JBW says

According to the article and the information given that MAP is calculated the same way for both humans and cats, I would say both the human and the cat have the same MAP, as the heart rate is not figured into the equation. The next question would be, does a MAP of 80 have the same indications for a cat as it does for a human?

Greg says

I didn’t know that. Good to know

domz tolentino says

nice one……..

Greg says

Thank you for the compliments

Judy, RN says

Interesting site, I like it. I am a senior nurse that learned the formula as : systolic + diastolic x 2

—————————-

3

= mean arterial pressure

You did have good answer behind the formula, sometimes we as nurses are told to learn a formula, but do not receive the theory behind it. I makes so much sense to learn both at once.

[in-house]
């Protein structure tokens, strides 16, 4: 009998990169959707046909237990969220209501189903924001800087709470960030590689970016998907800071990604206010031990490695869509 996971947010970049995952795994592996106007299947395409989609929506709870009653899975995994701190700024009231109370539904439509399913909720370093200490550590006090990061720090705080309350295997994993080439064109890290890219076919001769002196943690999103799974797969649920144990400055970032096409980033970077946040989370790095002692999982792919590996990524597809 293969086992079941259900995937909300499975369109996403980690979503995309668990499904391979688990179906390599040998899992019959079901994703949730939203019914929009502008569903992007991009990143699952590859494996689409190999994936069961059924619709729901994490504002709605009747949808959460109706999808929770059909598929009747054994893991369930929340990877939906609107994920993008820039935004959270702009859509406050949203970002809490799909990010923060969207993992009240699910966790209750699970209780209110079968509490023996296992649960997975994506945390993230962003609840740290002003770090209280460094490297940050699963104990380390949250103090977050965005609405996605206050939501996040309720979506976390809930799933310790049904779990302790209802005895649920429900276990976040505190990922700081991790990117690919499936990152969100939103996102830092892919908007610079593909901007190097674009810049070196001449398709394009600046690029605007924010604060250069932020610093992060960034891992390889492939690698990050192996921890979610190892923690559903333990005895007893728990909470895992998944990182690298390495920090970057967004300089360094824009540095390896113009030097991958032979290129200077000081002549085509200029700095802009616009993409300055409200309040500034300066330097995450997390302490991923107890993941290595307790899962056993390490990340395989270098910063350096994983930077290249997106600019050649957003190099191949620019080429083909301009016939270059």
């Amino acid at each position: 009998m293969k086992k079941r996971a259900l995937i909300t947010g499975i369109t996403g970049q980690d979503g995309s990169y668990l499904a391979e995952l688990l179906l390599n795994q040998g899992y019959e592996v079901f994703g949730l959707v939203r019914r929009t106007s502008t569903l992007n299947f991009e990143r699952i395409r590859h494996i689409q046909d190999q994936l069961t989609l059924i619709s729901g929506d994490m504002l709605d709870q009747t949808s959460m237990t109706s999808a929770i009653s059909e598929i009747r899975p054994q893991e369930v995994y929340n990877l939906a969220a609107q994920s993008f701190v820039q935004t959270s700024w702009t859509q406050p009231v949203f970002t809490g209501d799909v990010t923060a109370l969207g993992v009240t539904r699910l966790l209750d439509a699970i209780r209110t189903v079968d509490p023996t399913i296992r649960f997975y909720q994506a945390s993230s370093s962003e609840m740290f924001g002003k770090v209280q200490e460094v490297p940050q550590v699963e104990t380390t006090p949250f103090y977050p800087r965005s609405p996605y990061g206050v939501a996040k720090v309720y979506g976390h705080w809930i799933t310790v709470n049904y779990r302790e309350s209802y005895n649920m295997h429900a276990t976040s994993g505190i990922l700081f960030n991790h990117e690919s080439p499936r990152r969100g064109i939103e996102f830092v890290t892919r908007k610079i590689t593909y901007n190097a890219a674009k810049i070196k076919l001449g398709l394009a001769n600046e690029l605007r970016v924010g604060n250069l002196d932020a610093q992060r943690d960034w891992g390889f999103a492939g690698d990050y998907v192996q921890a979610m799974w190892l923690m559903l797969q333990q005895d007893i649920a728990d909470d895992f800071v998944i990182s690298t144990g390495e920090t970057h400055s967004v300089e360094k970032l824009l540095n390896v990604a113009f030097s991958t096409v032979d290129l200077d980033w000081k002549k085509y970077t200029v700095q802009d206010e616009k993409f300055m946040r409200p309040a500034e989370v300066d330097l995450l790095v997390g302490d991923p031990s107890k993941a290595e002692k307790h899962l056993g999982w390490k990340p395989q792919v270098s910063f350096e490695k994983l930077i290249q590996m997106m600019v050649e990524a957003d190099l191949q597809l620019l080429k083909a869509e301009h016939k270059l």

Greg says

@July, my explanation kind of decodes the formula or MAP and explains how that formula was formulated. I hope you found it helpful

Bimu says

Within our respiratory therapy field, we use the formula (2xDBP) + SBP/ 3. And it gives you the same answer. For example: (60×2) + 120 / 3 = 240 / 3 = 80mmHg. The explanation to it is the same as one given above.

Keith says

so now that we have the MAP …what is the recommended range for male in 70s ?

Greg says

With the numbers above explained and how MAP is calculated, it is not so evidence based practice (EBP) to dictate a mean aterial pressure based on age. So many factors come to play and that is why we only deal with a minimum mean aterial pressure of 60mm/Hg.

Greg says

@Bimu, thank you for your input about MAP calculation formula. Please note that this explanation on how to calculate mean aterial pressure is only explaining how the MAP formula was derived at